• Application deadline: Sunday, April 30 at 10pm Hong Kong time

C. Save $$$ on your ticket price — book now

In order to qualify for the member rate, you will be asked for your private, non-transferrable, member ID during the registration process. If you have not received your Member ID, submit your request by reply to this email.

Register by April 15 for the best price.

  • US$75 members | US$100 guests : Advance Booking (until April 15)
  • US$100 members | US$150 guests : Regular Price (until April 30)
  • US$150 members | US$200 guests : Late Booking (from May 1)

AAJA Asia Seoul subchapter organizes ethics panel event for Journalists

Last week Saturday, AAJA-Asia members in Seoul sat with four distinguished media professionals on topics that have become a contested issue during the unfolding of the latest political scandal that toppled the South Korean president – ethics and journalism in South Korea.

 

The Seoul subchapter of AAJA-Asia jointly organized the event with Korea Exposé (https://koreaexpose.com/), an English-language media that is seeing fast growing fans with its in-depth, nuanced analysis on Korea.

 

The event was a huge success — a great turnout and most of us stay focused on the discussions that went on for more than two hours on Saturday afternoon without any break. It brought together an unusual mixture of voices across different backgrounds.

We would like to express our very special thanks to the panelists and the moderator for the engaging and nuanced discussions on inner workings of the South Korean and foreign media.

 

They are;

_the New York Times Seoul bureau chief Choe Sang-hun

_Seoul Shinmun Civil Division Desk Chief Mun So Young

_Inje University Journalism Studies Professor Kim Chang-yong

_Sanghyun Park, Contents Lab Director at Mediati, a Seoul-based media venture investor and incubator

_Moderator: Se-Woong Koo, Managing Editor at Korea Exposé.

 

We are also thankful for the generous support from Mediati, which offered its event hall and sponsored coffee for all attendants.

 

Visit Mediati Facebook page here (https://www.facebook.com/mediati.kr/) and Korea Exposé, which is one of the media startups invested by Mediati, here (https://www.facebook.com/KoreaExpose/).  

 

Our special thanks also go to Jun Michael Park who took great pictures of the event and agreed to share them here on the AAJA-Asia blog.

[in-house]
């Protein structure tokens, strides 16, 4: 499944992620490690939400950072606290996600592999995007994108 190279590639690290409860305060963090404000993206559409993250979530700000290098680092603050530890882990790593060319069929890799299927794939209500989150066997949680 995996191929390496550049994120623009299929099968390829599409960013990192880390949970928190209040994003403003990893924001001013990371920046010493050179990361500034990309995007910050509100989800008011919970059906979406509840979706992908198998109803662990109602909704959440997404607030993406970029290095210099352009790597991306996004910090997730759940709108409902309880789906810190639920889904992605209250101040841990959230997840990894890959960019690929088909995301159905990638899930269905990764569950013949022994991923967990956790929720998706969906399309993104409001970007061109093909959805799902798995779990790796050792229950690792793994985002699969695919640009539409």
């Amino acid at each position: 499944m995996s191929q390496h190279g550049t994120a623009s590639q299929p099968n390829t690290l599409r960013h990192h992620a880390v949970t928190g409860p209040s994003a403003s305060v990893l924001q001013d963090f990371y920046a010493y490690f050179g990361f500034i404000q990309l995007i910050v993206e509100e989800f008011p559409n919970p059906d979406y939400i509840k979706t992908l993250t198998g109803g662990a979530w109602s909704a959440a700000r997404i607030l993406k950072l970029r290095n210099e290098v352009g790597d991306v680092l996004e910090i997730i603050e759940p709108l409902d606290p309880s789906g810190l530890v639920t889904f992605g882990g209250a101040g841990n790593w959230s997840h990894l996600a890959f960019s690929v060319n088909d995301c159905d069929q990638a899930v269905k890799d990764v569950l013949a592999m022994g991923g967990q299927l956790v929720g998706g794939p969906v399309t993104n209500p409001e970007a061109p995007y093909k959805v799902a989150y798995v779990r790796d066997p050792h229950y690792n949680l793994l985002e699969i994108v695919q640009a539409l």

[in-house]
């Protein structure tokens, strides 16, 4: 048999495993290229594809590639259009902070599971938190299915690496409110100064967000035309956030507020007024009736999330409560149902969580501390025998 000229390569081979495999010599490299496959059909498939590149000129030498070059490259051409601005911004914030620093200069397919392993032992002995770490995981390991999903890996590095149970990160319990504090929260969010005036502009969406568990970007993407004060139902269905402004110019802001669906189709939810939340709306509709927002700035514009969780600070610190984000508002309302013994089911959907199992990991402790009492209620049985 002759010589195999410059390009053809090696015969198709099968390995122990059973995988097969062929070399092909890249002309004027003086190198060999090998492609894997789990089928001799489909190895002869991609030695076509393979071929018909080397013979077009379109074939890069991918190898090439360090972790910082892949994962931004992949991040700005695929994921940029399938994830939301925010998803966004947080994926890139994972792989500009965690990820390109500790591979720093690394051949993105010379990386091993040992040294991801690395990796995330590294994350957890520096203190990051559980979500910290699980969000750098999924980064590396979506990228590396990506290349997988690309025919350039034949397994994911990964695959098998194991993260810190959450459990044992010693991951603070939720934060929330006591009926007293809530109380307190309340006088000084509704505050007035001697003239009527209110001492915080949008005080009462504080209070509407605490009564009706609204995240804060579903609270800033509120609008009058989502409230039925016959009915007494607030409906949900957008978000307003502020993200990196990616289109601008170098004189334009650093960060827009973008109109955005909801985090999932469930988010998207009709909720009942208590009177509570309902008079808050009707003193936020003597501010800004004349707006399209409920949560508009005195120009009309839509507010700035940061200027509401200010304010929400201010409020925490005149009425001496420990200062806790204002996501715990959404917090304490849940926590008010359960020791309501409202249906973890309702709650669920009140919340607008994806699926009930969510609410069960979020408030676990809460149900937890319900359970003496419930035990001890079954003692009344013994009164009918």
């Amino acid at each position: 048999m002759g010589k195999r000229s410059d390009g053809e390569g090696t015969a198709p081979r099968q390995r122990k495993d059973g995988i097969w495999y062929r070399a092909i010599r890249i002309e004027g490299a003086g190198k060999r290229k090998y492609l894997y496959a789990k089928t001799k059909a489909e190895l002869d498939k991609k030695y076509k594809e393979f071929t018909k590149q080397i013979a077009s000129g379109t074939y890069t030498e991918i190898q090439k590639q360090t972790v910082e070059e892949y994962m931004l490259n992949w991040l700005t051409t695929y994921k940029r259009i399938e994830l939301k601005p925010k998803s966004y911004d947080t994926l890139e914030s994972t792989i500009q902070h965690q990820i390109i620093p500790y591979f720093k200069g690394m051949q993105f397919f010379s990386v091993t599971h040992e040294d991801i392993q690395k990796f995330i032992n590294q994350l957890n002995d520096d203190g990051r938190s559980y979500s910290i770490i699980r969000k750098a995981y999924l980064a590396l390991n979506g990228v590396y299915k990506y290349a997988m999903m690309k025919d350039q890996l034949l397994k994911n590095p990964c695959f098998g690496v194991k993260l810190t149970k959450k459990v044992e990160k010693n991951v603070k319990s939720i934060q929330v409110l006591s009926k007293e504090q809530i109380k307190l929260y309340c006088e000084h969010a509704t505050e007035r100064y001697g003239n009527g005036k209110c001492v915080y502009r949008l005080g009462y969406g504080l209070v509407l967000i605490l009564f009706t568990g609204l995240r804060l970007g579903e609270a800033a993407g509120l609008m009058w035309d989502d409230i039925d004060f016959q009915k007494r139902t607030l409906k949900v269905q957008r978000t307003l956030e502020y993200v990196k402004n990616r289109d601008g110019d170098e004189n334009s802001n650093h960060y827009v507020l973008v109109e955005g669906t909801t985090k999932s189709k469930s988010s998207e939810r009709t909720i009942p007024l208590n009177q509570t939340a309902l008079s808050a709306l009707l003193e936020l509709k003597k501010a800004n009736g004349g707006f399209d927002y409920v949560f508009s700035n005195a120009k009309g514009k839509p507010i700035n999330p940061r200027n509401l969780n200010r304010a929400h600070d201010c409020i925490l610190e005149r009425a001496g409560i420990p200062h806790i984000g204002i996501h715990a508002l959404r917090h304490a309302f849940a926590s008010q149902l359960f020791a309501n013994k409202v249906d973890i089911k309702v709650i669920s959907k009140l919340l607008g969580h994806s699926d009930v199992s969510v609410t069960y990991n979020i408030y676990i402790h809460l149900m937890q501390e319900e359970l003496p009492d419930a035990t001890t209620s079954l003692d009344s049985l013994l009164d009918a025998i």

You can see more of Jun’s photos here: https://www.instagram.com/junmichaelpark/

KE2 KE1 KE10 KE9 KE8 KE7 KE6 KE5 KE4 KE3

 

Haeryun Kang, a managing editor at Korea Exposé and Youkyung Lee, an AAJA-Asia member and a business reporter or the Associated Press, offered translation.  

 

Se-Woong, Haeryun, Youkyung and Tae-hoon put their heads together since January to find panel speakers, to develop questions and topics and to work out logistical issues. We thank the local media professionals who offered us their precious advice for the panel.

 

For the AAJA-Asia Seoul team, this was the first event of the year and a good chance to test the new organizational structure that was implemented to divide up the tasks. It was excellent!

 

Elaine Ramirez deftly created an online reservation form. Gavin Huang created a nice online banner putting his creative skills into use yet another time — Click here to visit the Facebook event page to check out the banner — Ethics and Journalism in South Korea:Views In and Outside Newsrooms

 

Social media team Kianna Mckenzie and Nayoung Kang created an event page on Facebook, kept all of us on the same page with excellent communication skills and handled all the inquiries from social media.

 

Carina Lee, Seoul treasurer, did a perfect job managing income and expenses while regularly checking the bank account to make sure that we are not overbooked (a few days before the event, we were suddenly swarmed by RSVP requests from everywhere!). She effectively created an income statement and finished all the financial transactions just two days after the event.

 

Brolley Genster, Tae-hoon Lee, Gavin Huang, Ha-young Choi and Eunice Kim offered their time and hands to set up the venues and handle the registration. This event would not have been successful without any of these members and those who are not mentioned here.  

 

The panel discussion were off the record.

 

If you’d like to learn more about what is going on in South Korean media and ethics, we recommend two excellent essays;

 

_by Se-Woong

https://koreaexpose.com/ethics-south-korean-journalism-fails/ (in English)

 

_by Ms. Mun So Young, one of our panelists

http://www.journalist.or.kr/news/article.html?no=40860 (in Korean).

 

**AAJA ASIA election results are out**

Dear members,
Thank you very much for your participation in the AAJA-Asia Election 2016-17. The results are in! Please join me in congratulating the following winners:
All terms start on 1 January, 2017 and last for 2 years. 
President: Angie Lau
Treasurer: Eunice Kim
Singapore VP: Chelsea Phua
Tokyo Co-VPs: Haruka Nuga & Hiromi Tanoue
At-large board members: Zela Chin & Eunji Kim
National board representative: Yuriko Nagano

 

All other officers will remain their terms until the end of 2017.